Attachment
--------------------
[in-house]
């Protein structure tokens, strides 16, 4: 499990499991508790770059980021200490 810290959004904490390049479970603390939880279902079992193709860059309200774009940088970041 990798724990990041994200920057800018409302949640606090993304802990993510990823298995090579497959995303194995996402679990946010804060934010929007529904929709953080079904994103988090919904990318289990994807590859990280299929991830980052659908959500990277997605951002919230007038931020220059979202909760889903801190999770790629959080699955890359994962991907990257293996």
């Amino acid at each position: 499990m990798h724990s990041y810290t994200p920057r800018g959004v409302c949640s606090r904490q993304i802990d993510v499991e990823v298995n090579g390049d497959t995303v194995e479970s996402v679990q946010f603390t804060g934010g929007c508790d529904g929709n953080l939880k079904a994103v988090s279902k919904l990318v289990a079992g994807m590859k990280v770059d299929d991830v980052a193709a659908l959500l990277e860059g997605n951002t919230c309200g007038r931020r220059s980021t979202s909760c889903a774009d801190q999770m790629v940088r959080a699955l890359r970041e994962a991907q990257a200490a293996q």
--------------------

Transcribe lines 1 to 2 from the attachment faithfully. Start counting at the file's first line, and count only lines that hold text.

[in-house]
């Protein structure tokens, strides 16, 4: 499990499991508790770059980021200490 810290959004904490390049479970603390939880279902079992193709860059309200774009940088970041 990798724990990041994200920057800018409302949640606090993304802990993510990823298995090579497959995303194995996402679990946010804060934010929007529904929709953080079904994103988090919904990318289990994807590859990280299929991830980052659908959500990277997605951002919230007038931020220059979202909760889903801190999770790629959080699955890359994962991907990257293996």